"After almost 30 years of my teaching, the students in the bilingual education project are the most satisfied group - they have done very well in studying Thai," said Tuanyoh Nisani, a teacher in the kindergarten second year at Ban Prajan School in Pattani.

"They are obviously different from others I've taught. They better understand Thai. They are more intimate with me. They look happier when studying. They dare to express their creative thinking and imagination because of no language obstruction," Tuanyoh said.

The student's progress has proven the wisdom of moves over three years by Prof Suwilai Premsrirat, chairwoman of the Centre for Document-ation and Revitalisation of Endangered Languages and Culture, at MU's Institute for Languages and Culture of Asia, and her team to improve the Thai study by students who speak the local Malay dialect or Melayu in those state schools.

Suwilai introduced new teaching techniques to schools in Pattani, Yala, Narathiwat and Satun, including Ban Prajan, so students could learn Thai in an easier, gradual way. Her work and research on bilingual education has helped these students.

"The project can help the students study Thai more happily," she said.

"I've trained teachers at the four schools in the new teaching methods before letting them apply them with their kindergarten students.

"Instead of a main use of Thai as communication language, teachers speak to them mainly in their dialect, but the students start to study Thai language through its alphabet. The teachers have them use Thai characters to spell words of the dialect they speak.

"It helps them get familiar with Thai. The teachers later try to speak some easy Thai words and have them spell them. So, the students learn Thai words gradually. It's good for their language adjustment. After finishing their kindergarten level when they reach Prathom 1 (Grade 1), they can write Thai words in textbooks. The use of the dialect will be dropped while their use of Thai language will be raised when they study higher grades," she said.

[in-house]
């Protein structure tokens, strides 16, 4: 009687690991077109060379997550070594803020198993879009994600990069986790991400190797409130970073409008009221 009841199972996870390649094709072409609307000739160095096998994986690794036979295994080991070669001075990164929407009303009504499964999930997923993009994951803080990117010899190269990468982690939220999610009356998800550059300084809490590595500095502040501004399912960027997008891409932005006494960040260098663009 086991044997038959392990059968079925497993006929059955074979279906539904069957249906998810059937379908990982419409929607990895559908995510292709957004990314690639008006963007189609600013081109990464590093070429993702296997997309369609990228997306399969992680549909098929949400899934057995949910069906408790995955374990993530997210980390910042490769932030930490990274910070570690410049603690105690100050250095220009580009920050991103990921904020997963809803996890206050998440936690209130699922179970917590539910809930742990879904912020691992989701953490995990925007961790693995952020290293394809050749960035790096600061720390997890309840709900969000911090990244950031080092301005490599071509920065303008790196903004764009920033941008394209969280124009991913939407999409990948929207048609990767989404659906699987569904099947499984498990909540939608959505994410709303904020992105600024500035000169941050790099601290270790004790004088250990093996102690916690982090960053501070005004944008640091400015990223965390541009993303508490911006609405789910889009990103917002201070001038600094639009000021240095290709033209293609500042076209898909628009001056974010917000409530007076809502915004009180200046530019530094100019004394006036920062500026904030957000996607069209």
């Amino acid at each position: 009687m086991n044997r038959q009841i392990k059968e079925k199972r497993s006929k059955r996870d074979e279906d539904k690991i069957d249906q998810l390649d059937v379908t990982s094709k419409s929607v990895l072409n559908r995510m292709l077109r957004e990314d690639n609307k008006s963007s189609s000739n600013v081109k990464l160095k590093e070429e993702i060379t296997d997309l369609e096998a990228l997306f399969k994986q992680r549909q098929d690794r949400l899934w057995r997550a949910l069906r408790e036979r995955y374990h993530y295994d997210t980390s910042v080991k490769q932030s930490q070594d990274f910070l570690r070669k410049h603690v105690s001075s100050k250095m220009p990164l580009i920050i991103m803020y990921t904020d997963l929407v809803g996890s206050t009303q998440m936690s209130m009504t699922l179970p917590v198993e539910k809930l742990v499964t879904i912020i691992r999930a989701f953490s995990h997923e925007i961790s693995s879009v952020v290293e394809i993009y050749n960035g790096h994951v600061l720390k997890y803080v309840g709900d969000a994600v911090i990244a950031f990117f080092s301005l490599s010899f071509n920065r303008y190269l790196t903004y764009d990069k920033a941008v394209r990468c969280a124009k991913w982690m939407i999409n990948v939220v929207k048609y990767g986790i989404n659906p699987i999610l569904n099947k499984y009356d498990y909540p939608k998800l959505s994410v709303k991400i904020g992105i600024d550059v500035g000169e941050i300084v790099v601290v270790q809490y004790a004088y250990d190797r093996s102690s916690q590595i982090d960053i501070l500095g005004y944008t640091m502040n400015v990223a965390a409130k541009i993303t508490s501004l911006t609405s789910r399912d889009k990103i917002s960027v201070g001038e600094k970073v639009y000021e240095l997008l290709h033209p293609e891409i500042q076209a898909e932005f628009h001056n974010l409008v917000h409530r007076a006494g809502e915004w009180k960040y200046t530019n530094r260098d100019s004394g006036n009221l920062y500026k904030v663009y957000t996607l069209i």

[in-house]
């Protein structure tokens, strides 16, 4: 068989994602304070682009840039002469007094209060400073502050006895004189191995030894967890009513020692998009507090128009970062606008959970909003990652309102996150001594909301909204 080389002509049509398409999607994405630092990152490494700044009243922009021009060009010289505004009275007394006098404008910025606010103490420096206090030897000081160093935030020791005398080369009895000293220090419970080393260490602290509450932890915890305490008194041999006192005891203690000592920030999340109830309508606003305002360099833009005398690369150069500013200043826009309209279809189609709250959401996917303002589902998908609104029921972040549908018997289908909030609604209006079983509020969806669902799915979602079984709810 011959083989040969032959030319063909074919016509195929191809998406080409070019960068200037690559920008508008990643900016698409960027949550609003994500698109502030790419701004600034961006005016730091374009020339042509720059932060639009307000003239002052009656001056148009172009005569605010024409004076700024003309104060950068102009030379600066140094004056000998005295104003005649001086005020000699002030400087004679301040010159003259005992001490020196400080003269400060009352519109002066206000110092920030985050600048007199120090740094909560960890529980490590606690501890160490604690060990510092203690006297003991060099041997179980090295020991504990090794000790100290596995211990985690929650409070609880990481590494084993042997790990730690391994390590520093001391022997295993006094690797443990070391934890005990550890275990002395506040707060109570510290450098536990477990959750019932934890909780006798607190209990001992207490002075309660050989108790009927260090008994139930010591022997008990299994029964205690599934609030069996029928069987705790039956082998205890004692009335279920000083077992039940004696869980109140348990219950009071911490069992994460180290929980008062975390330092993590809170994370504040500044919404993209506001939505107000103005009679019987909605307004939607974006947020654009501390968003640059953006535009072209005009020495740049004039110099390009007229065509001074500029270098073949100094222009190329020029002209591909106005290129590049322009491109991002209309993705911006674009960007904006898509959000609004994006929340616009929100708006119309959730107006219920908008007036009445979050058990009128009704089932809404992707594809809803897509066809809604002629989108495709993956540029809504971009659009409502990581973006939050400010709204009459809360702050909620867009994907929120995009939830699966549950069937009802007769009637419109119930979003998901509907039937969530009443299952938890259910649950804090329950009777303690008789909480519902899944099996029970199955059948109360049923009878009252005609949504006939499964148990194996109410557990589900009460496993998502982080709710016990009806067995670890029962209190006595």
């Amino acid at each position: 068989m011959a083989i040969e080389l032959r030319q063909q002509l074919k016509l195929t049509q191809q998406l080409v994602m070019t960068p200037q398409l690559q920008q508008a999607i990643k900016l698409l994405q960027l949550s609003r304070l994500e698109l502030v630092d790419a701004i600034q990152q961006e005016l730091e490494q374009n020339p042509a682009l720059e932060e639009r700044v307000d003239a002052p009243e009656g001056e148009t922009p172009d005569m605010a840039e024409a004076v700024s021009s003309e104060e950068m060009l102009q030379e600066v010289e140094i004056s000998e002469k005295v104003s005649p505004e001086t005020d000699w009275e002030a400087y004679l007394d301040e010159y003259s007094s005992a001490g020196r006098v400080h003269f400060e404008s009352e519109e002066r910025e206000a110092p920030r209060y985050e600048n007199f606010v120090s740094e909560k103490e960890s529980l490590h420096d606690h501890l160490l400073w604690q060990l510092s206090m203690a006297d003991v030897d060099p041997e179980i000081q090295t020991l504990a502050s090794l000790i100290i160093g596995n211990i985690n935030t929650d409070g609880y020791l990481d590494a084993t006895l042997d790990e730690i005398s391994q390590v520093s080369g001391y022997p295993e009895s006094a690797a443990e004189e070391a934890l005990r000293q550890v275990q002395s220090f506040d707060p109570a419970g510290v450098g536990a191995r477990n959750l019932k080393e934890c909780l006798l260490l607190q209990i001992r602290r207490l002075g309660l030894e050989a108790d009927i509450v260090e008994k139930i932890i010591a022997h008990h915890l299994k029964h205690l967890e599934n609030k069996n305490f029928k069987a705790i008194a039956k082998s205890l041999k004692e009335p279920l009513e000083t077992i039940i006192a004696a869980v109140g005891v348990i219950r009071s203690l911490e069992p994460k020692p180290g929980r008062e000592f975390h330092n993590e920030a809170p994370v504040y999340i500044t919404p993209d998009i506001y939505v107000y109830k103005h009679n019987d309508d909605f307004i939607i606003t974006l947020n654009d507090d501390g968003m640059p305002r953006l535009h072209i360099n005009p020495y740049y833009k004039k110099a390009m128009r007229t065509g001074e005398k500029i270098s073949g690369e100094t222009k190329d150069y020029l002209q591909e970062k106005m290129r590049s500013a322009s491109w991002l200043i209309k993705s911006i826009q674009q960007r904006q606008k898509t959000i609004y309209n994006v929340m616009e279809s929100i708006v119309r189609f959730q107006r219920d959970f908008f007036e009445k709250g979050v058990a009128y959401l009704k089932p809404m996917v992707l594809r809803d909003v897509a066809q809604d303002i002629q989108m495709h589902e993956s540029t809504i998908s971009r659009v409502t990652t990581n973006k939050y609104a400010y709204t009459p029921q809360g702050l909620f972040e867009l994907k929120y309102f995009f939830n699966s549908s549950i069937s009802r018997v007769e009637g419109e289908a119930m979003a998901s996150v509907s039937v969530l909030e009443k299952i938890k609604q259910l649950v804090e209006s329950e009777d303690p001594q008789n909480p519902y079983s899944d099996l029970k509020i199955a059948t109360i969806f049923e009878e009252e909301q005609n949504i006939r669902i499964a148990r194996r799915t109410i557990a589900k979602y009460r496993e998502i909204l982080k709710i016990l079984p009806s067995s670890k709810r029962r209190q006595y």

Normally, students learn Thai in a way that hinders or shocks pupils used to speaking southern dialects. They cannot speak Thai because most people around them don't speak Thai. But they are forced to seriously learn our language at most state schools. Teachers mainly communicate and teach students in Thai. The result is pupils' learning and imagination is blocked because of difficulties with the new language, according to Suwilai and Ban Prajan School director Waemasanah Saedeng.

This school and many others in the deep South have faced this language problem for years.

Waemasanah said: "It's really hard for them to understand science in Thai because there are lots of abstract words and even communication in Thai in their daily life is difficult for them. So, they don't understand and don't dare ask teachers using a language they're not used to."

After applying the techniques at her school, Waemasanah said fewer students were skipping classes when compared to older students forced to learn Thai "the old way".

Waemasanah and Tuanyoh said parents were also happier with their children's Thai language study. They want the project to continue. Both quoted parents saying that they liked reading and writing. They had seen their children try to read Thai words on advertising boards on the roads they travelled along.

The first group to learn Thai with the new method was 120 kindergarten students, 28 of them at Ban Prajan. They are now in Prathom 1.

Waemasanah said the school had continued applying the same method with 68 others now in kindergarten.

Waemasanah said more than 10 schools from Pattani and Narathiwat had visited and learned from her school. They were interested in applying the same techniques. So, she wants relevant agencies to extend the project to other schools.

Suwilai said the Southern Border Provinces Administrative Centre was interested in extending the project. She was due to meet its director on Friday to discuss the idea.

Suwilai was keen to follow up on the progress of 120 pilot students until they finish primary education.

Kirk Person, director for External Affairs at SIL International, a non-profit organisation committed to serving language communities worldwide for sustainable language development, said SIL had provided some technical support and advice to this project, based on its experience working with more than 1,500 ethnic minority languages in over 70 countries.

"It is SIL's policy to cooperate with governments and individuals in the countries where we work, so it has been very exciting for us to work with Suwilai and her team - including the villagers, teachers, officials, and others. We are including her project in a longitudinal Asia-wide research project of the impact of bilingual education in minority languages," he said.

UNICEF and the Thailand Research Fund have funded the research.

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-- The Nation 2010-09-20

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SOUTH CRISIS

Insurgents kill four Buddhists

By The Nation

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Muslim insurgents yesterday killed four Thai Buddhists, who were members of the last Buddhist families living in a village in Narathiwat's Ba Cho district, and burned down their homes in a night raid on Saturday.